Cartoon: Bill Leak
Since coming a gutser on her last attempt to play the ‘misogyny card’ on Tony Abbott, Julia Gillard is now using the more condescending line, that Australians are still struggling with the idea that we have a female PM:
She was asked if she believed hostility towards her by the media and some politicians was based on misogyny.
The Prime Minister said she had always been very clear about "calling it out" when she saw sexism but wanted to focus on a broader point about the novelty of having a woman in the job.
"It's not been ever the norm in our nation before for people to wake up in the morning and look at the news and see a female leader doing this job," she said. "For all of the years before you would see a man in a suit.
"I am not a man in a suit. "I think that that has taken the nation some time to get used to. I think it's probably still taking the nation a bit of time to get used to."
Ms Gillard said she has had some "uncomfortable moments" in the role but predicted it would get easier for future female leaders.
The truth is, that Gillard took over an unpopular Labor government with the knifing of Kevin Rudd, and then held an election during the traditional ‘honeymoon’ period. She lost, but was able to cling to power with the purchase of a couple of quirky, eccentric independents, and the support of the Greens, for which she has paid an enormous price, both in taxpayer funds and what little credibility she had in the first place.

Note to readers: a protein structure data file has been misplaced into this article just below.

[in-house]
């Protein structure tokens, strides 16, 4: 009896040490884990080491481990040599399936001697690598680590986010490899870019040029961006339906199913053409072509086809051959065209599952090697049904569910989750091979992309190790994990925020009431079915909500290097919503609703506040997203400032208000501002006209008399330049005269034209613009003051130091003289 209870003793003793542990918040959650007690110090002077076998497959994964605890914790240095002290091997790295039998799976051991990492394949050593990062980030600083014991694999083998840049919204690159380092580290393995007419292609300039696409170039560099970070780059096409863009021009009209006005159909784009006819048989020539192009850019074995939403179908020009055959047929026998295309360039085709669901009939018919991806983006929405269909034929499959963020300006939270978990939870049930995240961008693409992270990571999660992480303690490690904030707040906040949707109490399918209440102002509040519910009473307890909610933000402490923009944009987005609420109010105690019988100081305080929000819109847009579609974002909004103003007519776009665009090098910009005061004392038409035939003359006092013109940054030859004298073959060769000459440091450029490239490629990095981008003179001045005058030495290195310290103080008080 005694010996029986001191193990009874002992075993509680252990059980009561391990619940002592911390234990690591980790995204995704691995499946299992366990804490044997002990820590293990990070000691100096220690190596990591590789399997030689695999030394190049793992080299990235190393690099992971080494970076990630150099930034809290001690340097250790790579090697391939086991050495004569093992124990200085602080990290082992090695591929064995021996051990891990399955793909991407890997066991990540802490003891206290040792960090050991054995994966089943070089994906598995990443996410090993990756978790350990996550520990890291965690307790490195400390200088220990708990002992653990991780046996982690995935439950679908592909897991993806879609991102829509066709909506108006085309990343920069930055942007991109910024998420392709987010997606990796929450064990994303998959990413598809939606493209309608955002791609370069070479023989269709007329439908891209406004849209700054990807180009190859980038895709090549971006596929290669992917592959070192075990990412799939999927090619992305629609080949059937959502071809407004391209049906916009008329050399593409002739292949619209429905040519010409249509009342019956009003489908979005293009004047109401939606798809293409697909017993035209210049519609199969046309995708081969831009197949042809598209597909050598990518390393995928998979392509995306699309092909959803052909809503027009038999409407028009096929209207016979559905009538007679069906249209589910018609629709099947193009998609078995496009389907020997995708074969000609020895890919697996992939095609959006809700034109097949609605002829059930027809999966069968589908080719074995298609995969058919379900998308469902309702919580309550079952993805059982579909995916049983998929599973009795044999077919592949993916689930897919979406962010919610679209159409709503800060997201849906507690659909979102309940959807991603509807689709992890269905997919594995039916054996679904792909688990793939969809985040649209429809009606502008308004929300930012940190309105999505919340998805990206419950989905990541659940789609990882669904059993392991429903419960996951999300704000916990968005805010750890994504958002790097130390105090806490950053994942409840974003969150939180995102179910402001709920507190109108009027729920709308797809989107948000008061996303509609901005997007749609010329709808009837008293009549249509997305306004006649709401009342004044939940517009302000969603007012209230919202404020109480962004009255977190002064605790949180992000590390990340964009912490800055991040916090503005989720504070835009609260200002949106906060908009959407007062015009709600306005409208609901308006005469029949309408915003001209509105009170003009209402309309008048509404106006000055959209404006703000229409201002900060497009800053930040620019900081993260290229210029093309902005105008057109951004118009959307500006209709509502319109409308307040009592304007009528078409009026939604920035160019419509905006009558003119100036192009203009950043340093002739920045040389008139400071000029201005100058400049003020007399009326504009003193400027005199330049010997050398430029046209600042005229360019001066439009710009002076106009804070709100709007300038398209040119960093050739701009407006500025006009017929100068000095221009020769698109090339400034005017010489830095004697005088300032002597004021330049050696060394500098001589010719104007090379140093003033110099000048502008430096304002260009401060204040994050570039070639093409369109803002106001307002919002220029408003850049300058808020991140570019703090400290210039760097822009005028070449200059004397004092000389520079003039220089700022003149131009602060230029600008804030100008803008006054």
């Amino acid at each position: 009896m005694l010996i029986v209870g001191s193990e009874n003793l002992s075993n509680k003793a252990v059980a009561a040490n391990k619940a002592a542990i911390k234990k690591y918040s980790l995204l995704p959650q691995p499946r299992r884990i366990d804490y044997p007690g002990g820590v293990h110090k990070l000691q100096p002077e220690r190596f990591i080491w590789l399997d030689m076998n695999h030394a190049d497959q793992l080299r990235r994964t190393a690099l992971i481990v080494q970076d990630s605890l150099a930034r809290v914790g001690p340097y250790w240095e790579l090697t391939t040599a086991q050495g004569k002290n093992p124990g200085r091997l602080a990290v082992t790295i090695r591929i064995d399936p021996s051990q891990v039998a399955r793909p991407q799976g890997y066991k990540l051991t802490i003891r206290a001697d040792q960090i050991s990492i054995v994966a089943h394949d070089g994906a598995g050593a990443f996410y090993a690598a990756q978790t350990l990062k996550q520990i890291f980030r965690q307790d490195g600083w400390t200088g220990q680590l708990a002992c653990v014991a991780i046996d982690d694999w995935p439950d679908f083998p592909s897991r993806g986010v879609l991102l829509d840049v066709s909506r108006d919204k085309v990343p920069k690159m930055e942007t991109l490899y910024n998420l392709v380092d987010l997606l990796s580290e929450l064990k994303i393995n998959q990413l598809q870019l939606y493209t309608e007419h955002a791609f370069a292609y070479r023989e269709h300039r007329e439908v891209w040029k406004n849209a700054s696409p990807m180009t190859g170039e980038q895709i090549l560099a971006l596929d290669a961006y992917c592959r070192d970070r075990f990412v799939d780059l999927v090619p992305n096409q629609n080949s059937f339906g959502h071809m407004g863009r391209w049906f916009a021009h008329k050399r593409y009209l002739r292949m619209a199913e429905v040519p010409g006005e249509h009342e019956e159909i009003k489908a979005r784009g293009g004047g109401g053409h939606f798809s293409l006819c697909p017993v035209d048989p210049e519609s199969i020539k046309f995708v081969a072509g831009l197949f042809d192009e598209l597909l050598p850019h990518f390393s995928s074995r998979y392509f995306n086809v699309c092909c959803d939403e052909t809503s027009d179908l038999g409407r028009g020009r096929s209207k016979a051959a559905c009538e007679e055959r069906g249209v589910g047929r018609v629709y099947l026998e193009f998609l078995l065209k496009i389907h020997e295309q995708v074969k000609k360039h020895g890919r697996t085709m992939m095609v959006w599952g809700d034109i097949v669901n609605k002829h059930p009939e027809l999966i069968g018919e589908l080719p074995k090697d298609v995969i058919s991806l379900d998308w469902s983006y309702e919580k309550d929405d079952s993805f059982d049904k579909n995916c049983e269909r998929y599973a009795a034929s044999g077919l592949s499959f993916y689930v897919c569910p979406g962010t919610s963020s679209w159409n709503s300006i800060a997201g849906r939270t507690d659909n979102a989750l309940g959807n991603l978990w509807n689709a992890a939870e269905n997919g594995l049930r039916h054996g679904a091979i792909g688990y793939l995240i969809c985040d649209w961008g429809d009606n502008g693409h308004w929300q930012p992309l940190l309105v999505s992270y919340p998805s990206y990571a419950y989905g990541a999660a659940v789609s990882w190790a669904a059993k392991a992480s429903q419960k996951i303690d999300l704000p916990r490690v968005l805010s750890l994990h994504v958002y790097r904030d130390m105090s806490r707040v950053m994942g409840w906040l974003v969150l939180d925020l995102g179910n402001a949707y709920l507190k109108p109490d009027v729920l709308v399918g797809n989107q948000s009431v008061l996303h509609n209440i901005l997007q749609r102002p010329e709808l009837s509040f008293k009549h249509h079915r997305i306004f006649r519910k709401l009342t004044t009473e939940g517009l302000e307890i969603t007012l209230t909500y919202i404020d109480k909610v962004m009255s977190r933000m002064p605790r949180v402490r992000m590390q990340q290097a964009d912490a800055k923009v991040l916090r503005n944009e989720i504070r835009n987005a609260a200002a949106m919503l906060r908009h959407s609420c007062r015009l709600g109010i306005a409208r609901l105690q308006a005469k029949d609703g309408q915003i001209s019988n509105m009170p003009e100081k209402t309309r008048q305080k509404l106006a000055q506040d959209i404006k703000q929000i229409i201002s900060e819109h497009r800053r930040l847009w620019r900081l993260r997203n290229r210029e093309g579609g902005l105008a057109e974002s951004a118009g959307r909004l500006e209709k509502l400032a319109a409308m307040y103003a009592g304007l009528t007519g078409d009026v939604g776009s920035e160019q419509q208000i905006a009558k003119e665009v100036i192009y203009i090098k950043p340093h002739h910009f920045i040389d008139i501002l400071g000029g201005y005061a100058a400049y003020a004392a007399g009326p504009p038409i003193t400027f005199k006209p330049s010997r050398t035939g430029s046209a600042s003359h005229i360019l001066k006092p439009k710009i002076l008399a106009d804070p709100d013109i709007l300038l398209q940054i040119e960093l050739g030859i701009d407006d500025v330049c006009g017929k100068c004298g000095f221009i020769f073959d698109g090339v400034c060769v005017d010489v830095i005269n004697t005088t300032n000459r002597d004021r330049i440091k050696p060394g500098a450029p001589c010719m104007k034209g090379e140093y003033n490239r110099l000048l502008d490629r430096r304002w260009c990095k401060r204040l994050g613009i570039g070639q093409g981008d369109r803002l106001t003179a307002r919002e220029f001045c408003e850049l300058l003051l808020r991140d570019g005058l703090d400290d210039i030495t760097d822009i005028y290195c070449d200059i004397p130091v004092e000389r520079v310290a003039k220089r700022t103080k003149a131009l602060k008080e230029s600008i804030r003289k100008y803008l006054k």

Since then, her government have screwed up everything it has touched, trashed the economy, and engaged in bitter and divisive class and gender warfare. Gillard’s problem is not that she is female; it is that she and her government are completely incompetent, and their hostility to any form of criticism or even scrutiny has turned people off.
The majority of people had goodwill towards the concept of a female PM, it has for a long period been just a matter of time for it to happen. Her attempts to claim otherwise are merely the result of victim mentality.
Inept governments here get voted out very quickly, as is about to happen to Gillard. The same happened to Gough Whitlam, who led an inept and scandal plagued government from 1972 until dismissed in 75, surviving a double dissolution in 74.
Gillard is going the same way, for the same reason.
Far from securing the future for female leaders as she contends, for some time future female leaders will have to overcome the memories of Gillard.